In the manicured grounds of the Thornton Manor hotel, a Victorian pile on the Wirral peninsula, Boris Johnson and Leo Varadkar concluded talks on Thursday that may turn out to be a turning point in the Brexit saga.
Mr Varadkar admitted this could be another false dawn — he told reporters “there are many a slip between cup and lip” — but in Downing Street and in Brussels a crackle of excitement could be felt that something “big” was about to happen.
The upholstered drawing rooms and shrubberies of the Grade II-listed former home of William Hesketh Lever, the soap magnate, provided the backdrop for the dialogue, which was deemed by the Irish taoiseach to be “very positive, very promising”.
After talking for almost two hours head-to-head — and with no aides or notetakers present — the two leaders headed out into the ornamental gardens to seal a proposal that would break the Brexit deadlock. On Friday, the talks move to Brussels.
Before they arrived on the Wirral — a supposedly neutral venue near Liverpool and halfway between London and Dublin — Mr Varadkar and Mr Johnson’s positions were far apart. The Irish premier called it a “chasm”.
Their positions seemed irreconcilable. Mr Johnson said Northern Ireland must remain part of the UK’s customs area after Brexit; Mr Varadkar said the region must stay part of the EU customs union to avoid a hard border on the island.
Mr Johnson was warned by Angela Merkel, the German chancellor, this week that he would have to shift his red line before the EU could begin detailed talks on a deal to deliver Brexit by October 31.
It confronted the British prime minister with a massive dilemma. Mr Johnson needs to deliver Brexit before he faces the electorate, knowing that he would be punished if he reneged on his “do or die” promise to take Britain out of the EU on Halloween.
But a Brexit that left Northern Ireland in the EU customs union — even for a time-limited period — would be both a betrayal of his repeated promise that the UK would leave “whole and entire” and politically explosive.
Doing so would also be seen as abandoning the Democratic Unionist party, which has propped up the Conservative government. It would infuriate hardline Eurosceptics in his own party.
But some in his cabinet, including prominent Brexiters, believe the DUP should be faced down. They think that a time-limited version of the backstop — which kept Northern Ireland in the customs union — is a price worth paying.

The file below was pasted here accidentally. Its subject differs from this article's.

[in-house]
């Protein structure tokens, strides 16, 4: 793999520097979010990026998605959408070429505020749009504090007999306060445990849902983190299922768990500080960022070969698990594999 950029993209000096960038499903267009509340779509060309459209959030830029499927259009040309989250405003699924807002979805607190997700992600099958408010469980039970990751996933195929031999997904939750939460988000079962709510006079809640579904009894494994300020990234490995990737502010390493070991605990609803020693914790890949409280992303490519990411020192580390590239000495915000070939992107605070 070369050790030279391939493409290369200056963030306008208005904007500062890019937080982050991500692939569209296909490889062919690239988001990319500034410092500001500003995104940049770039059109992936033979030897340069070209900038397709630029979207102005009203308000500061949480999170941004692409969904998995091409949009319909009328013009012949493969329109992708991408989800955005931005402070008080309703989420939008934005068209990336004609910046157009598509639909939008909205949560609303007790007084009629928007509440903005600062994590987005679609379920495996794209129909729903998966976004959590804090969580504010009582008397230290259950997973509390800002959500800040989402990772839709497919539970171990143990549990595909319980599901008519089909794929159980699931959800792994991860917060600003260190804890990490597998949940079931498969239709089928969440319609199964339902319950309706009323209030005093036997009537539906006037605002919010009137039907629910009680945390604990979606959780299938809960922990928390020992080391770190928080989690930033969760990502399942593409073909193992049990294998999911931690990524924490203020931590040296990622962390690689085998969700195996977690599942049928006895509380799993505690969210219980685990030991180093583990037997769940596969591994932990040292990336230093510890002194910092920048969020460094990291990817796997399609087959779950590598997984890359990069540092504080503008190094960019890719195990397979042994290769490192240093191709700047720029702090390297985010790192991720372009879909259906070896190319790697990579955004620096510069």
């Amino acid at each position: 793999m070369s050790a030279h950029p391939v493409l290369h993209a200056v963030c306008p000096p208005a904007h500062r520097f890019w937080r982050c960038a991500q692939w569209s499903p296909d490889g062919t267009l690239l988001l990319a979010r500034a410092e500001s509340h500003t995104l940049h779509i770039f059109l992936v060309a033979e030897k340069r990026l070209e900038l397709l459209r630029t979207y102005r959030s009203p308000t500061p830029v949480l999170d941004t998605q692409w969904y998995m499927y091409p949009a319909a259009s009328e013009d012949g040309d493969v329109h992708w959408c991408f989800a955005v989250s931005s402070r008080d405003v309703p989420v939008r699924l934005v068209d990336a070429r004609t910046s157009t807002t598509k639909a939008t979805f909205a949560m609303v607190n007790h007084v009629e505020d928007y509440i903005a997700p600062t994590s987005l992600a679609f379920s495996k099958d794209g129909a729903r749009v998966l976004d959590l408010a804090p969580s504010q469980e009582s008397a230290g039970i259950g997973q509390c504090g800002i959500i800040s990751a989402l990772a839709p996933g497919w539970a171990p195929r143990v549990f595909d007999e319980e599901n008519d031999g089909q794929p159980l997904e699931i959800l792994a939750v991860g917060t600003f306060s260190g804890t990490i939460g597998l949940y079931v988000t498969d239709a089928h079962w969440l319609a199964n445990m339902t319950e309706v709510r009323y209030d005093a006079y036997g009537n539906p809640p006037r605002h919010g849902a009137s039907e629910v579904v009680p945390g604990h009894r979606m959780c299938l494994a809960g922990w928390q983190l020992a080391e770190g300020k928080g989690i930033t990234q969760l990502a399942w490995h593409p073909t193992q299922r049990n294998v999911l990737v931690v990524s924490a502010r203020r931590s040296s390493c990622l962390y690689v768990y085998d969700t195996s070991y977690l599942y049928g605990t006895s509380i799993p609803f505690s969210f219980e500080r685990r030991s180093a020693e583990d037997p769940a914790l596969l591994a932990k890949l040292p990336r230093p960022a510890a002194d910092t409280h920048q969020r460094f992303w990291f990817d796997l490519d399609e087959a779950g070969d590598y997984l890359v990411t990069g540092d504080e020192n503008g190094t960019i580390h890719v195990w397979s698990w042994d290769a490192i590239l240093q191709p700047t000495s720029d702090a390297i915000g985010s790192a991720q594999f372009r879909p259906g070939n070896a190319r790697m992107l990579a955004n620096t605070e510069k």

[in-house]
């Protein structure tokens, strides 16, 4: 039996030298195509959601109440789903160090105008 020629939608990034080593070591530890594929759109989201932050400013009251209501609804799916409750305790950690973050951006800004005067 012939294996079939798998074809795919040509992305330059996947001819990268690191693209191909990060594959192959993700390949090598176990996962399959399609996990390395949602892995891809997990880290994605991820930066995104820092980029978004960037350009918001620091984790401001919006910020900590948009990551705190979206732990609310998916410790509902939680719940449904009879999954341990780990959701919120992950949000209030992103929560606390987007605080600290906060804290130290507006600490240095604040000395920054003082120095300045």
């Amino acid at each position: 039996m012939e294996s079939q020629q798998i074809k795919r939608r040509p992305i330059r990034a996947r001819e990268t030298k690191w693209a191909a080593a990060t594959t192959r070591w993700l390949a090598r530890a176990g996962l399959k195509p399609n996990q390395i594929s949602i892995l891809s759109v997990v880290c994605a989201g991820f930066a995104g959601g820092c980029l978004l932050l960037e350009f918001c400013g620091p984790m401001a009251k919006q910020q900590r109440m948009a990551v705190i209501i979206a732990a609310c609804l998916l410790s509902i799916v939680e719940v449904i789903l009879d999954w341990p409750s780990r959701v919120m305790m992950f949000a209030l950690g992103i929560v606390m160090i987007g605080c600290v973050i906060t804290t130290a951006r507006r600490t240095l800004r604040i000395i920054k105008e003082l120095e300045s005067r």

Business leaders, farmers and the Northern Ireland population generally — according to opinion polls — would back a solution in which the region effectively become a “special economic zone”, uniquely located in both the EU and UK customs areas.
Mr Varadkar explained that if Mr Johnson could accept that principle then the EU would look at “consent” mechanisms so the people of Northern Ireland could choose to leave the EU customs union at a later date.
Some of Mr Johnson’s cabinet colleagues say that, in practice, Northern Ireland would never choose to remove itself from an economic arrangement that was so plainly beneficial. “They’d be the Singapore of Europe,” said one minister.
If Mr Johnson does decide to abandon his DUP allies, it would be a huge political gamble. It might help him to secure a deal at next week’s European Council meeting, but could he then get it though the House of Commons?
If he lost the backing of the DUP and hardline Tory Eurosceptics, Mr Johnson would need the support of Labour MPs from Leave areas to be sure of securing the backing for a withdrawal treaty in the Commons.
Three hours after the meeting in north-west England ended, DUP officials said they were still waiting to hear the details of what Mr Johnson had offered his Irish counterpart. The nervousness was clear.
“Be careful of Irish spin,” said one.
On the possibility of Northern Ireland staying in the EU customs union, even temporarily, Sammy Wilson, the DUP’s Brexit spokesman, said: “We won’t be agreeing to that if that is what is being discussed.”
The word “surrender” is a staple of the DUP lexicon and Mr Johnson — who has accused his own political opponents of being willing to haul up the white flag in Brussels — will face serious criticism if he is seen to have conceded too much.
Whether the Wirral talks turn out to be pivotal will become clearer on Friday when Brexit secretary Steve Barclay meets Michel Barnier, chief EU Brexit negotiator, for breakfast in Brussels to discuss the new proposals.
Hardened British diplomats remain cautious about a breakthrough but, given the gloomy predictions going into the discussions, the mood permeating both delegations as they left the Thornton Manor hotel offered some grounds for optimism.
Additional reporting by Laura Hughes and Sebastian Payne
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